announced without consultation from either group.
A February 12 statement
on the North Terrace Facebook page said negotiations with the club were
ongoing but "progress has slowed" since the sentence was being applied.
It said, "understanding and respect for organised, independent active
support in this country — from the governing body down ― is evidently a
long way from being achieved."
The security measures come in a context of Australian media racist
dog-whistling against A-League fans, espeically active support. Yet all
they have delivered is the ongoing boycott of active bays.
During Melbourne Victory's Asian Champions League qualifier against
Thai club Muanthong United, fans displayed banners calling for "More
Club, Less Franchise" and "Robson out", targeting Melbourne Victory
Chief Executive Ian Robson, who has been leading negotiations with the
Despite such fan protests, the A-league is set for more billionaire antics with the puchase
of an 80% stake in perennial under-performer Melbourne Heart by
Manchester City ― the English Premier League giant owned by Sheikh
Mansour of Dubai's ruling family.
Meanwhile, a consortium publicly headed by Primo Smallgoods owner Paul Lederer is set to buy the Western Sydney Wanderers for $12 million. Singaporean businessperson Jefferson Cheng is the primary financial backer.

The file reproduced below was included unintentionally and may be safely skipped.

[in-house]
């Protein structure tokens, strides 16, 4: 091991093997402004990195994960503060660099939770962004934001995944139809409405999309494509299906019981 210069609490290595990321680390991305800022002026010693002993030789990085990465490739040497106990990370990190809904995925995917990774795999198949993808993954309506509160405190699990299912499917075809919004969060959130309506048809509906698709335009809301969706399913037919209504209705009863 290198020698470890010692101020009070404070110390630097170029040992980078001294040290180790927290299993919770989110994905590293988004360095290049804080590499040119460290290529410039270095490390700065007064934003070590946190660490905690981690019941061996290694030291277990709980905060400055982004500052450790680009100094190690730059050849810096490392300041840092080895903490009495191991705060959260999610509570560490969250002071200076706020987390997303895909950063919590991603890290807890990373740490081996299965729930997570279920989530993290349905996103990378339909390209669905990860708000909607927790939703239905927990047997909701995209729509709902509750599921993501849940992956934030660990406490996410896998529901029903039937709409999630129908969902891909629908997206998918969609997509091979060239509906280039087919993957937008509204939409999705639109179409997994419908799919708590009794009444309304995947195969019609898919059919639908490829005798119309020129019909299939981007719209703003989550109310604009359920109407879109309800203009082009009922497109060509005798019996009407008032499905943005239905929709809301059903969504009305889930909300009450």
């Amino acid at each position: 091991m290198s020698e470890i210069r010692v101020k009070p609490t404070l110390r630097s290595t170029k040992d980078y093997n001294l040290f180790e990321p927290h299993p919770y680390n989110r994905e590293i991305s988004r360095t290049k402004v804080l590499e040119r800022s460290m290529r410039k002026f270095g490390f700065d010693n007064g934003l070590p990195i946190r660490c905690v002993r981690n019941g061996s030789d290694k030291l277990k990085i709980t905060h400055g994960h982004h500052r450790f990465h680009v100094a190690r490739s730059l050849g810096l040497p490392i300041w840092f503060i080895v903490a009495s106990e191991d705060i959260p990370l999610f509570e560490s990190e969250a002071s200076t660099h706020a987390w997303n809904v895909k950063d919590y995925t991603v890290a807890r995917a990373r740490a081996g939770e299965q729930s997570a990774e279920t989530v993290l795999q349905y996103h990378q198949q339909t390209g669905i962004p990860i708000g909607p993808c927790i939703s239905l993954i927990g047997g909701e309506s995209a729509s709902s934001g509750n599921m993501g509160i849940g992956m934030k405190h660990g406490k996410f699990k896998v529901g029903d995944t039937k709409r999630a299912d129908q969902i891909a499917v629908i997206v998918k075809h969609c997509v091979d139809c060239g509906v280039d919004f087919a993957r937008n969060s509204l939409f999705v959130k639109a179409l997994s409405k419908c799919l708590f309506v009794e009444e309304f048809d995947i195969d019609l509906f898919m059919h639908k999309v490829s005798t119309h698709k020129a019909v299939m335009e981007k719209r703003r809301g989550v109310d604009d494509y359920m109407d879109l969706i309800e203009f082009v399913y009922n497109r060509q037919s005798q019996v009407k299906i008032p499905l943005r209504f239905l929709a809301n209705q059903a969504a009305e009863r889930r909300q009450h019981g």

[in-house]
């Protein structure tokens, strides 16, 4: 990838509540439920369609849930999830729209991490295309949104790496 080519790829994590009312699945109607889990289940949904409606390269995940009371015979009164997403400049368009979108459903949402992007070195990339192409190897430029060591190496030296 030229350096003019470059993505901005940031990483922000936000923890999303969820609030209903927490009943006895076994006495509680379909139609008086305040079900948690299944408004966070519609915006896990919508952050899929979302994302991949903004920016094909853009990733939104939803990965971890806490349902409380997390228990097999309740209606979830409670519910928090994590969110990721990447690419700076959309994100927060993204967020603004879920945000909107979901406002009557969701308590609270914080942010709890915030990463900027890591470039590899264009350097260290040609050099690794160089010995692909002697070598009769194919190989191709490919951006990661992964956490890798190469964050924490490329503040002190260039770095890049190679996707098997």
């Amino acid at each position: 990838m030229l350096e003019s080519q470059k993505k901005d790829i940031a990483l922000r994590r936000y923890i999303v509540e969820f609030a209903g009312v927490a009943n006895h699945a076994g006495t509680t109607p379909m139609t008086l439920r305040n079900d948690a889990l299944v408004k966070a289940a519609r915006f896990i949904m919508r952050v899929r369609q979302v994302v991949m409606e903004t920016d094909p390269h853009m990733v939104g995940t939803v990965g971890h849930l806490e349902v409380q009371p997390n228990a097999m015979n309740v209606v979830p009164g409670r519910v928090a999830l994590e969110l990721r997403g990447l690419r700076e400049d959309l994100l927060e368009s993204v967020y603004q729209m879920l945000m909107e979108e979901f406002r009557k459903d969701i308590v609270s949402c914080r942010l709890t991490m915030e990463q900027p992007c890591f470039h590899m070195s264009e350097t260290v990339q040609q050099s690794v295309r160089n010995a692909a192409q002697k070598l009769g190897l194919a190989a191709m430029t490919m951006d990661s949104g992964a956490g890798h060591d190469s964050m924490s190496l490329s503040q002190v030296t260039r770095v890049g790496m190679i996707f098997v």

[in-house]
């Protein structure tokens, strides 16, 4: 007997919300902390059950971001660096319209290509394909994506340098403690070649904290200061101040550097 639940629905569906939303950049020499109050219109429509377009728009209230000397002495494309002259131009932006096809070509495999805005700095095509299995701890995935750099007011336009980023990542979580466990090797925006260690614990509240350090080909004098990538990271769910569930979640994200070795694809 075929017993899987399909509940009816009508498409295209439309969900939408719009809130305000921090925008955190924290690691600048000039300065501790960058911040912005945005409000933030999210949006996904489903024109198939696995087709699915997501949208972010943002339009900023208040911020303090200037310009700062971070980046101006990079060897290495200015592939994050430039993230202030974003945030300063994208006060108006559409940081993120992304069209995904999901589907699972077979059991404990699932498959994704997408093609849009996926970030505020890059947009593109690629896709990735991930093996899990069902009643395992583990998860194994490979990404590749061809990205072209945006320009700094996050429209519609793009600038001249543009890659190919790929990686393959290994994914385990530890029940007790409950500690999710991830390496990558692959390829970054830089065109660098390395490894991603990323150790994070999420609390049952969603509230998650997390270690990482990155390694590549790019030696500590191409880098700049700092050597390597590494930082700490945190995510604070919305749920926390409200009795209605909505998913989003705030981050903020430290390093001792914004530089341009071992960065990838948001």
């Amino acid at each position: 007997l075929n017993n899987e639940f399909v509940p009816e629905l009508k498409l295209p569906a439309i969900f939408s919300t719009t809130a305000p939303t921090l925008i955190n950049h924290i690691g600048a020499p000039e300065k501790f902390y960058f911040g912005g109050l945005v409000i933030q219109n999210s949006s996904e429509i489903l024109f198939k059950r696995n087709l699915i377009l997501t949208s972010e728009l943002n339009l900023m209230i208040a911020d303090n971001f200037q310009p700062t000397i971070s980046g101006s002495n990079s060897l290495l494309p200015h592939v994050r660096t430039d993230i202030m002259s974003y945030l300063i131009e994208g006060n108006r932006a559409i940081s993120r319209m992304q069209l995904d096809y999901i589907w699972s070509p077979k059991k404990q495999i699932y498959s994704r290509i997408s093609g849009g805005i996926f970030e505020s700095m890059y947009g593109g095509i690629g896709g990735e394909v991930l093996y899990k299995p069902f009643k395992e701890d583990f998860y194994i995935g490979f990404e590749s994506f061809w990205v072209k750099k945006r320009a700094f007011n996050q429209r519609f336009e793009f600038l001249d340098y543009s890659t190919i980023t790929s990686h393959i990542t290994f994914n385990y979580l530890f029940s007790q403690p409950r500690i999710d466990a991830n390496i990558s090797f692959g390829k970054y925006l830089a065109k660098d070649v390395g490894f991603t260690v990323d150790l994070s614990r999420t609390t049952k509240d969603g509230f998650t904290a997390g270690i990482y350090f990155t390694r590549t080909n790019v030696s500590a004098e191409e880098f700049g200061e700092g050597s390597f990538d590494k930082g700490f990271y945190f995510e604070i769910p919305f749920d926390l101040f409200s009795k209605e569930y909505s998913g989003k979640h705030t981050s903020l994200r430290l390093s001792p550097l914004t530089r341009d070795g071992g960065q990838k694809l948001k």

But is such corporate ownership the best way to build the league and the world game in Australia?
SFC fans point out the problems with the club are bigger than Farina and stem from a culture of nepotism. Barlow, the board chair, is the son-in-law of owner Traktovenko.
What is the solution? The route taken in establishing the Wanderers
in 2012 gives an indication. There was serious community engagement to
decide key aspects of the club and strong connections with existing
amateur and semi-professional clubs in the region were forged. This has helped
establish the club as one of the most loyally and passionately supported
within its short existence.
That degree of engagement was necessary for the FFA to win an $8
million grant from the then Gillard Labor government for the development
of grassroots football in Western Sydney.
But will the club continue to offer such genuine engagement with fans now it is under corporate ownership?
Or will we see the kind of tokenistic fan engagement as has been
offered to Sydney and Melbourne Victory supporters ― at most, winning
the right to actively support their clubs on their terms, but never with
a say over how the club is governed?
There is another option, which second-tier Queensland-based National
Premier League club Northern Fury has opted for as part of its bid to
build support for re-entering top-flight football.
The club launched
a much-awaited community ownership option this month, in which ordinary
supporters hold ownership over the club. This follows the example of
Germany's Bundesliga (the nation's top league), where clubs are 51%
owned by members.
Club chairperson Rabieh Krayem said members would "actually having a
say in the club by voting for the board of directors" ― something a
world away from the experiences of Melbourne Victory or Sydney